These countries, sectors and themes are set for a solid Q3
HSBC Tower at Canary Wharf Financial District in London, England
Mike Kemp | In pictures | Getty Images
HSBC believes that a healthy combination of economic growth, earnings and low rates continue to push stocks higher in the third quarter, but suggested that investors will now need to be more selective about geography, themes and sectors to better capitalize.
In a third quarter outlook report on Wednesday, HSBC Private Banking said high stock valuations are warranted in light of strong corporate earnings and abundant liquidity still lagging behind.
Willem Sels, global chief investment officer at HSBC Private Banking, noted that most of the good news for cyclical stocks – those that generally reflect the state of the global economy – has already been reflected. This includes record season results, unprecedented budget support. governments, reopening economies and deploying vaccines.
As the economic recovery continues to provide a favorable wind in the near term, Sels suggested that the market will struggle to offer any positive surprises and HSBC analysts expect a slowdown in sequential quarterly growth in GDP (domestic product). gross) during the rest of the year.
The UK lender also sees the current spike in inflation as temporary and expects the US Federal Reserve not to hike rates in the near term, with inflation fears causing volatility until the market is lower. comfortable with the outlook.
Sels suggested that now is the time to turn to specific sector calls and themes with the highest growth potential, while also selecting areas of the market that could benefit from recent policy promises.
“The first stage of the recovery was mainly driven by the global manufacturing industry, which continued to operate during the lockdowns. The next stage is expected to see stronger growth in services, with trade surveys suggesting a strong recovery in sentiment of service, ”Sels said.
With this in mind, HSBC maintains a preference for cyclical stocks overall, but with a focus on consumer return, buying consumer cyclicals such as airlines, autos and luxury goods, as well as Financials, another cyclical sector that Sels says “should remain well supported by lower funding, higher dividends and share buybacks.”
Salts and his team are also looking for select opportunities in consumer staples, which typically include essentials such as food and beverages and household items.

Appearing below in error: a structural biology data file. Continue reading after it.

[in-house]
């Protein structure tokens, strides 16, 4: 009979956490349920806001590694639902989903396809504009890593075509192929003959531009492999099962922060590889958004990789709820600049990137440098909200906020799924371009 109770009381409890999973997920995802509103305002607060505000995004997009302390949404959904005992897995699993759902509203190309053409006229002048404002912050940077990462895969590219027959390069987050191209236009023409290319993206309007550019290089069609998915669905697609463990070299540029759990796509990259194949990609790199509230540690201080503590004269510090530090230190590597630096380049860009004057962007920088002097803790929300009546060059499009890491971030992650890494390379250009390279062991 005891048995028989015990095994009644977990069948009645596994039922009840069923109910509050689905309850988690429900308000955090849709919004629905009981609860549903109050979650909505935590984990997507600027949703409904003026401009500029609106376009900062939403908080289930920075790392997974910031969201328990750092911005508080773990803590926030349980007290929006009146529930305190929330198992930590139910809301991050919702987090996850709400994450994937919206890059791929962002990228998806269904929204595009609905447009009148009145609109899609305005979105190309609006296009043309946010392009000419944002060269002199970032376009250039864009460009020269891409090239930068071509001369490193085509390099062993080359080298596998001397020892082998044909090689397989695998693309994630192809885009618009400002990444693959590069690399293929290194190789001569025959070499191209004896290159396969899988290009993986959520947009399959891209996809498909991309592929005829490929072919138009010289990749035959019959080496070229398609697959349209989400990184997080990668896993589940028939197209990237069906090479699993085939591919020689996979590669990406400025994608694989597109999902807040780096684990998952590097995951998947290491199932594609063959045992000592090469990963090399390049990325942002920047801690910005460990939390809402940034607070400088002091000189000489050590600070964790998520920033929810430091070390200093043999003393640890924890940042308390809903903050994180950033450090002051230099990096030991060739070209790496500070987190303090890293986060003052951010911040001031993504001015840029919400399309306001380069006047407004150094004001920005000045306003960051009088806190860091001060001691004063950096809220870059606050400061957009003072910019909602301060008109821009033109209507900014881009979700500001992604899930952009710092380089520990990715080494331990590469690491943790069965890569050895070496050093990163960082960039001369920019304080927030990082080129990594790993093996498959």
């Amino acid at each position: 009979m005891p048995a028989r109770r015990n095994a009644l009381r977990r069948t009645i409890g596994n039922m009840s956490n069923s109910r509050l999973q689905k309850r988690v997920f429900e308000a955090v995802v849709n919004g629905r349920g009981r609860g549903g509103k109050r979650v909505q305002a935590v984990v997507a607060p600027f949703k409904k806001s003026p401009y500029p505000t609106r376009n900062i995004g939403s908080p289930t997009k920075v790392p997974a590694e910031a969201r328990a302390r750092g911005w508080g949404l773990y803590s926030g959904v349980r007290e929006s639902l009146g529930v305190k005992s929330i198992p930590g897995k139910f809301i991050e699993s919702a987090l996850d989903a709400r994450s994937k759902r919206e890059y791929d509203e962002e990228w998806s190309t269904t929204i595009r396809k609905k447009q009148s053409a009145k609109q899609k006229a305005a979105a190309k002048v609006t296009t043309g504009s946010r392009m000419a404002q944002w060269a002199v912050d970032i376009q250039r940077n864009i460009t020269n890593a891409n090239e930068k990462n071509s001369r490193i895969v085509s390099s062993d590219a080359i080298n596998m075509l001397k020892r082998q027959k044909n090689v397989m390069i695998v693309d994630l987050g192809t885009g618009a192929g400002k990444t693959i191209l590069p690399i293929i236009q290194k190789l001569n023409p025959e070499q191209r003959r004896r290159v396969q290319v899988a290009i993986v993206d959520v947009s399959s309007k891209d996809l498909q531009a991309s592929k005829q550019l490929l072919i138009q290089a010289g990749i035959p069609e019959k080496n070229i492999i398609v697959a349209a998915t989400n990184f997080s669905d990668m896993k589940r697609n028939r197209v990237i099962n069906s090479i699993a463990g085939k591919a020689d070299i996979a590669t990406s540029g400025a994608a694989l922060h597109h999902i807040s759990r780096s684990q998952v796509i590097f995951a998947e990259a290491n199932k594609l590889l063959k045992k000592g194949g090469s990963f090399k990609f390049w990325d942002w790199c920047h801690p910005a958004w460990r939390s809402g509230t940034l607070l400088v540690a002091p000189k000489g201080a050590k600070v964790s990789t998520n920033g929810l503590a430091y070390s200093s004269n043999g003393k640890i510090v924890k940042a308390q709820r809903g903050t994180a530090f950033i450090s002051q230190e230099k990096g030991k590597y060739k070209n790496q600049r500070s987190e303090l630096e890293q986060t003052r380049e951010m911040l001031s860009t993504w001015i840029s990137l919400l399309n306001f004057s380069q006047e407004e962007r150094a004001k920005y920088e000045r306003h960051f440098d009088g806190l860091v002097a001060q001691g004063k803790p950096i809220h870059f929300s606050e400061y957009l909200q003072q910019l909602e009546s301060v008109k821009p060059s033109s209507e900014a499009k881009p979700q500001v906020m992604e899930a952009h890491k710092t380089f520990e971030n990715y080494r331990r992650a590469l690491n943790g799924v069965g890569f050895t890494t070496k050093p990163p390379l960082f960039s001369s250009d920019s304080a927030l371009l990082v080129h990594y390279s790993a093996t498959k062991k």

Geographically, he suggested that the strongest “cyclical momentum” would be in the US and UK and HSBC holds “overweight” positions in both, along with China.
“Our overweight to China may come as a surprise as the data is no longer picking up, but we believe growth will outperform market expectations,” said Sels, adding that valuations are attractive following recent volatility.
“We believe the market fears of tighter lending conditions are overblown, the supply of credit is directed to the private sector and our growth forecast in China is still at a very respectable 8.5% for 2021. . “
With infrastructure investment declining in many large economies in recent years, HSBC stressed that governments are now considering investing in infrastructure as a way to increase current demand and rebuild amid the ongoing pandemic.
In the United States, for example, President Joe Biden’s $ 2.3 trillion U.S. jobs plan aims to improve transportation, clean energy, and social infrastructure – as well as semiconductor production – over a period of eight years.
Sustainability is also at the center of attention as governments continue to adopt and strengthen regulations and targets and HSBC sees this global ‘competitive race’ as creating ‘a new growth opportunity for countries and businesses’.
Growth stocks – companies are expected to grow at a much faster rate than the market average – were hit at the start of the year as rising Treasury bond yields raised concerns about high valuations. However, HSBC believes that, as yields stabilize, strong earnings growth posted by the industry in the first quarter should help boost tech stocks.
“The reopening will expand consumption beyond online retailers (so we’ve removed our theme of digital consumption), but strong businesses will need digital platforms,” Sels said.
“We launched a theme of total security, because the world needs increased cybersecurity, personal and health security, and healthy and healthy diets.”
China will remain the “growth engine” in Asia, which structurally overtakes developed markets and other emerging market regions, Sels said, adding that exciting opportunities lie in “high-end manufacturing, automation, electric vehicles, education and health services “.